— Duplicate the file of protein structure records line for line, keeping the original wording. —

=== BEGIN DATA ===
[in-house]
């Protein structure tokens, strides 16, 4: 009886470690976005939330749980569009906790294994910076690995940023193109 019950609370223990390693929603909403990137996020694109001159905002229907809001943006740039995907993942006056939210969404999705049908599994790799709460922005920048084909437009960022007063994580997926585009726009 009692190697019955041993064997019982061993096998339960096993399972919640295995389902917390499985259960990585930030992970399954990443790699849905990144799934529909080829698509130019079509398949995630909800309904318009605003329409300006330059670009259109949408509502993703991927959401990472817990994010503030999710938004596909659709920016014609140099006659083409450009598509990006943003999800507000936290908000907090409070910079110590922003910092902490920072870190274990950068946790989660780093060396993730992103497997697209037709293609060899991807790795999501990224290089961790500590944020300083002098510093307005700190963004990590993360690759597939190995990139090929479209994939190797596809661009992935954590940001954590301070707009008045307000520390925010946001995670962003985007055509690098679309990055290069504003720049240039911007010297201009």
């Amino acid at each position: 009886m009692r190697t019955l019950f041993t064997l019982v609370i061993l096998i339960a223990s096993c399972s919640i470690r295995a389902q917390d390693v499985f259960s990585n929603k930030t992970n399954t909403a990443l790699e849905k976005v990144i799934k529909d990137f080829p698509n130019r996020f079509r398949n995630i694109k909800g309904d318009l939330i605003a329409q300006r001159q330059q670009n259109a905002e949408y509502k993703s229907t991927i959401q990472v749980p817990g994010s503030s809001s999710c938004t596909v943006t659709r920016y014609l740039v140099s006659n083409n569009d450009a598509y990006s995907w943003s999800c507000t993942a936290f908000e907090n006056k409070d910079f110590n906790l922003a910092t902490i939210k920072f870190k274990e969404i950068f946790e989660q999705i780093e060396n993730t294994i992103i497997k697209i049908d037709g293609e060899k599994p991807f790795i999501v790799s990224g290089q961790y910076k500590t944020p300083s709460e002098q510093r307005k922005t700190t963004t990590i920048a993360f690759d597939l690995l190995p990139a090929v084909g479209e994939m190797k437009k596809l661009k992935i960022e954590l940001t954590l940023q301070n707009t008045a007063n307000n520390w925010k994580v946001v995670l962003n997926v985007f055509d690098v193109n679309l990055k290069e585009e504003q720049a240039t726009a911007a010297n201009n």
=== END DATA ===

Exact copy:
[in-house]
């Protein structure tokens, strides 16, 4: 009886470690976005939330749980569009906790294994910076690995940023193109 019950609370223990390693929603909403990137996020694109001159905002229907809001943006740039995907993942006056939210969404999705049908599994790799709460922005920048084909437009960022007063994580997926585009726009 009692190697019955041993064997019982061993096998339960096993399972919640295995389902917390499985259960990585930030992970399954990443790699849905990144799934529909080829698509130019079509398949995630909800309904318009605003329409300006330059670009259109949408509502993703991927959401990472817990994010503030999710938004596909659709920016014609140099006659083409450009598509990006943003999800507000936290908000907090409070910079110590922003910092902490920072870190274990950068946790989660780093060396993730992103497997697209037709293609060899991807790795999501990224290089961790500590944020300083002098510093307005700190963004990590993360690759597939190995990139090929479209994939190797596809661009992935954590940001954590301070707009008045307000520390925010946001995670962003985007055509690098679309990055290069504003720049240039911007010297201009």
């Amino acid at each position: 009886m009692r190697t019955l019950f041993t064997l019982v609370i061993l096998i339960a223990s096993c399972s919640i470690r295995a389902q917390d390693v499985f259960s990585n929603k930030t992970n399954t909403a990443l790699e849905k976005v990144i799934k529909d990137f080829p698509n130019r996020f079509r398949n995630i694109k909800g309904d318009l939330i605003a329409q300006r001159q330059q670009n259109a905002e949408y509502k993703s229907t991927i959401q990472v749980p817990g994010s503030s809001s999710c938004t596909v943006t659709r920016y014609l740039v140099s006659n083409n569009d450009a598509y990006s995907w943003s999800c507000t993942a936290f908000e907090n006056k409070d910079f110590n906790l922003a910092t902490i939210k920072f870190k274990e969404i950068f946790e989660q999705i780093e060396n993730t294994i992103i497997k697209i049908d037709g293609e060899k599994p991807f790795i999501v790799s990224g290089q961790y910076k500590t944020p300083s709460e002098q510093r307005k922005t700190t963004t990590i920048a993360f690759d597939l690995l190995p990139a090929v084909g479209e994939m190797k437009k596809l661009k992935i960022e954590l940001t954590l940023q301070n707009t008045a007063n307000n520390w925010k994580v946001v995670l962003n997926v985007f055509d690098v193109n679309l990055k290069e585009e504003q720049a240039t726009a911007a010297n201009n």